No, not the quarter-slurping type of arcade. The arcades in Bologna are covered walkways built to shade pedestrians from rain, snow, and the sweltering summer sun. There are nearly twenty-four miles of these arcades in Bologna's historic center (and even more just beyond its borders), making the city as famous for its protected walkways as it is for the towers that cast leaning shadows atop them.
If you're physically challenged, the steps along the Portico of San Luca are a tourist opportunity you would be better off skipping. You can still get up to the top of the hill, where the sanctuary is located, by way of a road, and then view the portico itself from a distance as you look over the entire city of Bologna.
The definition of an arcade is a walkway covered by arches or vaults, and the longest one in Bologna — and perhaps the world — is the arcade that leads up a hillside to the Madonna of San Luca Sanctuary. There are 666 arches along this walkway, known as the Portico of San Luca, which was built from the mid-1600s to the late 1700s. Even if the sanctuary itself doesn't interest you, the walk is quite lovely — and there's a great view of Bologna from the top of the hill, perfect for taking keepsake photos.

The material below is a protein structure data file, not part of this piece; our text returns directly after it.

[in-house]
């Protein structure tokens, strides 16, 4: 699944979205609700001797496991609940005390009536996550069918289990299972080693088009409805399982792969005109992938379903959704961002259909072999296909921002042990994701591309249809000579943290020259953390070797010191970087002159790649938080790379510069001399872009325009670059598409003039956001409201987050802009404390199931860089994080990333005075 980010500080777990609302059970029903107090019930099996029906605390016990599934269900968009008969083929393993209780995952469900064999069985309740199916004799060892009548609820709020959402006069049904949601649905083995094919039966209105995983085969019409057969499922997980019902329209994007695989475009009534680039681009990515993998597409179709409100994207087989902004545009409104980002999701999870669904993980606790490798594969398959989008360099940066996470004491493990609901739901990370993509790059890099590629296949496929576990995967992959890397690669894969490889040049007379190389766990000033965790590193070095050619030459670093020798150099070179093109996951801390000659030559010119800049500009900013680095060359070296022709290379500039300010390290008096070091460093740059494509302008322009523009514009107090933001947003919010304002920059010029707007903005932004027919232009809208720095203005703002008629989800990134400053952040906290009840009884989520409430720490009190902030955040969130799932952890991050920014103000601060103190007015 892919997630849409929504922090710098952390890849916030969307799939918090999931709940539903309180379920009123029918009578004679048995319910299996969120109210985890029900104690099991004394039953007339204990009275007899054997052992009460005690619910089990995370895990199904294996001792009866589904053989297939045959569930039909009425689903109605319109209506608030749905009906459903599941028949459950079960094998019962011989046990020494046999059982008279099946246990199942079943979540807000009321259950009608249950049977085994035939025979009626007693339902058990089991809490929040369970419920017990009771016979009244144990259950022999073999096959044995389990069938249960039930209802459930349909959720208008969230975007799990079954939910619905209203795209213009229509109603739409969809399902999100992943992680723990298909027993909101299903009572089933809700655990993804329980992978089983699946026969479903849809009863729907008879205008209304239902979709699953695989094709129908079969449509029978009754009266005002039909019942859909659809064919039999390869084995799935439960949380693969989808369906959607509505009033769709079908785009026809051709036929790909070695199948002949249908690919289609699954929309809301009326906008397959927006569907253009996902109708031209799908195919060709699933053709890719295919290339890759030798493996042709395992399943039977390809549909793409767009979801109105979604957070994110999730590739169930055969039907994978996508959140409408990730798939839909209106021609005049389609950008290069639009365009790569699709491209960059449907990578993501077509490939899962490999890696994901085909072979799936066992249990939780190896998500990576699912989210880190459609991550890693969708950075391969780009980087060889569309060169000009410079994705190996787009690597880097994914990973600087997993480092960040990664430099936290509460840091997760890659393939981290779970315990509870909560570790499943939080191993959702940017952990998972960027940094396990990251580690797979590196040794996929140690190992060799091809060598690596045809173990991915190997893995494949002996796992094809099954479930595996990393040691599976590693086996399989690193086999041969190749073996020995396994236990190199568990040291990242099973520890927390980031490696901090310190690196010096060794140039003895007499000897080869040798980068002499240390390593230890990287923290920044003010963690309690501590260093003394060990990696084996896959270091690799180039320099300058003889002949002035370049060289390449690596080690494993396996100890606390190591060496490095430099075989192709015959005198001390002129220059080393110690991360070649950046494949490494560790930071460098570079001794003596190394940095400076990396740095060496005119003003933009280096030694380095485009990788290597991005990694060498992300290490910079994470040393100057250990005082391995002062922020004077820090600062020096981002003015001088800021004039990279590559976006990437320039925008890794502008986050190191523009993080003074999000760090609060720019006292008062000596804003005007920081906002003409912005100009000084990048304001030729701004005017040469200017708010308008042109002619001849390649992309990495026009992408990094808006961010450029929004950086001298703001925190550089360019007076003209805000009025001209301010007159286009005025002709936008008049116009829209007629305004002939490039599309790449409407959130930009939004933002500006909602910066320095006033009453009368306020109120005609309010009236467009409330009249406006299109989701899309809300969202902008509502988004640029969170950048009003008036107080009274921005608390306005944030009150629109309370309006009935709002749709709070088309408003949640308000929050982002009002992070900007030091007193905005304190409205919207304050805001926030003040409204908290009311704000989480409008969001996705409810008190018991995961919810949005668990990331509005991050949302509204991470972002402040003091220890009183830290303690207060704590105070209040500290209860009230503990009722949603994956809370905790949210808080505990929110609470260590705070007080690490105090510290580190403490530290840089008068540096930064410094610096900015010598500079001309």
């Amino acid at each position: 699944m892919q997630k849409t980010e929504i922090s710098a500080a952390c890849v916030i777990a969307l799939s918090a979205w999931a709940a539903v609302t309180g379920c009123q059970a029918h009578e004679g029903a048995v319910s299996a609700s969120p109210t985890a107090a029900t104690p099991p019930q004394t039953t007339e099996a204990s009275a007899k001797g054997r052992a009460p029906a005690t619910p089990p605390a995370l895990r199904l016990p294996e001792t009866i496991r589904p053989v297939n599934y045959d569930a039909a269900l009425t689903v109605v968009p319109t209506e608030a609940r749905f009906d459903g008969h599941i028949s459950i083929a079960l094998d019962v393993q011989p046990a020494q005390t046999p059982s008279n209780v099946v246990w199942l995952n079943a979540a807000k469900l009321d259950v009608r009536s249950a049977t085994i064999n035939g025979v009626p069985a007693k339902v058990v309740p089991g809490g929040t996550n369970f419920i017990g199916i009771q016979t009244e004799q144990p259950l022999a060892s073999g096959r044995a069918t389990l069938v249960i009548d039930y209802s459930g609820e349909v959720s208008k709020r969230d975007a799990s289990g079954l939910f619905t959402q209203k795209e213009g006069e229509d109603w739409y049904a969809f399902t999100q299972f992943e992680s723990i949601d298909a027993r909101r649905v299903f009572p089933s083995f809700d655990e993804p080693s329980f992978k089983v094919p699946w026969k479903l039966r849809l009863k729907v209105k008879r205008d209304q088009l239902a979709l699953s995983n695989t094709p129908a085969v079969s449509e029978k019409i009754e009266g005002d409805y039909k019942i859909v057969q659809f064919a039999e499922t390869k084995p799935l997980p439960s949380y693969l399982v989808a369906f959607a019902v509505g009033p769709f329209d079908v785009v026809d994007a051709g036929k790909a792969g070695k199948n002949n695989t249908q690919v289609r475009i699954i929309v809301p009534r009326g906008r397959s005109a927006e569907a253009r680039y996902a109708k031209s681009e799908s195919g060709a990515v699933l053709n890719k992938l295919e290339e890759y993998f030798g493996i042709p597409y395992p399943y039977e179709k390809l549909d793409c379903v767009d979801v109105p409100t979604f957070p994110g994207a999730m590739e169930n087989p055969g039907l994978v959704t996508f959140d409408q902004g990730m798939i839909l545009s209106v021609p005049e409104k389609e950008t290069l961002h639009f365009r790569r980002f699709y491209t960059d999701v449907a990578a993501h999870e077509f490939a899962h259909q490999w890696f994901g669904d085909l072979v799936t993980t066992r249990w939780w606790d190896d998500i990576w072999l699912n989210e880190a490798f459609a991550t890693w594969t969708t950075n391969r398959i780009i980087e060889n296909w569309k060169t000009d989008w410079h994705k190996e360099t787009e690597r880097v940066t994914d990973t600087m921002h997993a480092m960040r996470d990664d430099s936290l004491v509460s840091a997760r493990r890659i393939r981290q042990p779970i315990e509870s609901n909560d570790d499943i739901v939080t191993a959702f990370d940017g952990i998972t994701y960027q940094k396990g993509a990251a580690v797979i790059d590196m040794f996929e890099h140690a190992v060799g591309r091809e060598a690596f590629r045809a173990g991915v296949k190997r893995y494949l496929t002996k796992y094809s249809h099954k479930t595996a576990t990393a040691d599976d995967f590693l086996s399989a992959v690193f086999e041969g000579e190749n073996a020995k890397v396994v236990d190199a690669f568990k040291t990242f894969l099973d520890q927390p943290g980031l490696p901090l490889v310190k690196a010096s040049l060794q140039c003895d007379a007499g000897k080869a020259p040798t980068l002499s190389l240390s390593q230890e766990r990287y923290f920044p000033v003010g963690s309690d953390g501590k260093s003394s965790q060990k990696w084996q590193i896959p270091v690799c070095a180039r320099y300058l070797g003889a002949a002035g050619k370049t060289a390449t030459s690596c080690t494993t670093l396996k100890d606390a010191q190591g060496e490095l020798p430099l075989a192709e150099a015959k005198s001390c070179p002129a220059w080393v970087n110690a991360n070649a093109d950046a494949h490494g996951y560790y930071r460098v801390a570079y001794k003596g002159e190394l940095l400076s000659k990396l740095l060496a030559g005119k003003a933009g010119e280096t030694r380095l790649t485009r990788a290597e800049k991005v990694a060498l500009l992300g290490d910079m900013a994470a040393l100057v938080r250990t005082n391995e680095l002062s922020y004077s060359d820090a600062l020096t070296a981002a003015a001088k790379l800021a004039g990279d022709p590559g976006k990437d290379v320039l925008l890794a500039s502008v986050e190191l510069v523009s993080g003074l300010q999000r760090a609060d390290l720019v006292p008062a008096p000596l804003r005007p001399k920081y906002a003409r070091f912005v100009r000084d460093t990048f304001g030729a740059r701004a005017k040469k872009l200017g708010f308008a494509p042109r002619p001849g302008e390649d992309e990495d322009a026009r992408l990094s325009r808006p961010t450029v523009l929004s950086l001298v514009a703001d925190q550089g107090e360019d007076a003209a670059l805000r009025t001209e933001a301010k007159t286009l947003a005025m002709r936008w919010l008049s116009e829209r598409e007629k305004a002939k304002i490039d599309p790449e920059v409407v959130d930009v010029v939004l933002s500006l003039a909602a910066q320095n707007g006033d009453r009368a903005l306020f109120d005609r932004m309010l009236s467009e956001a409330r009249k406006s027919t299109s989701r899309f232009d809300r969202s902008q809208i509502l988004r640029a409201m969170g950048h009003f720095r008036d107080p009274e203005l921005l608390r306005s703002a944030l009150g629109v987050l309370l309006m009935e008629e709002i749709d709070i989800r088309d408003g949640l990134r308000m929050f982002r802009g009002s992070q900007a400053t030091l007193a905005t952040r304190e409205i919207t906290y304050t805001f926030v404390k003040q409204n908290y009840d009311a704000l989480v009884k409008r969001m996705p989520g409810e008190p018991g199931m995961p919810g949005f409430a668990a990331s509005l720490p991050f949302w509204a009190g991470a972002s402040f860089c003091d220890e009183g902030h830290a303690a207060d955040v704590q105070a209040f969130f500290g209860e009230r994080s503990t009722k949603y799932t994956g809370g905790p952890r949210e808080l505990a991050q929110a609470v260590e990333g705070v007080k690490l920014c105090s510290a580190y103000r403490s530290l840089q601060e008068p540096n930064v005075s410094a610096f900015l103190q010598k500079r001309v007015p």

Vast churches, serpentine arcades, skyscraping towers — all of these sights within Bologna's borders are symbols of wealth and power from generations past. Today, the world's movers and shakers often own mammoth buildings and donate mightily to cultural institutions and municipal projects, but they also put their fortunes into extreme playthings, such as sports cars. Some of the most prominent builders of these toys are located just beyond the Bologna borders — so many so, in fact, that the region is known as the “Land of Motors.”
Automobili Lamborghini S.p.A. is in the village of Sant'Agata Bolognese, which has just 6,500 or so residents but is known the world over by car aficionados who worship the models that have been built here since the early 1960s. The company was founded by Ferruccio Lamborghini, a tractor manufacturer who had a love of fast cars. His preferred brand was Ferrari, but he kept having trouble with the clutches on the models he brought home. He took his complaints to none other than company founder Enzo Ferrari, who told him that a man of his occupation was in no position to criticize a world-class carmaker. Lamborghini went back home and fixed the clutches himself — using his tractor parts, no less — and then went on to build what he deemed better and faster cars than Ferrari, just to prove that he could.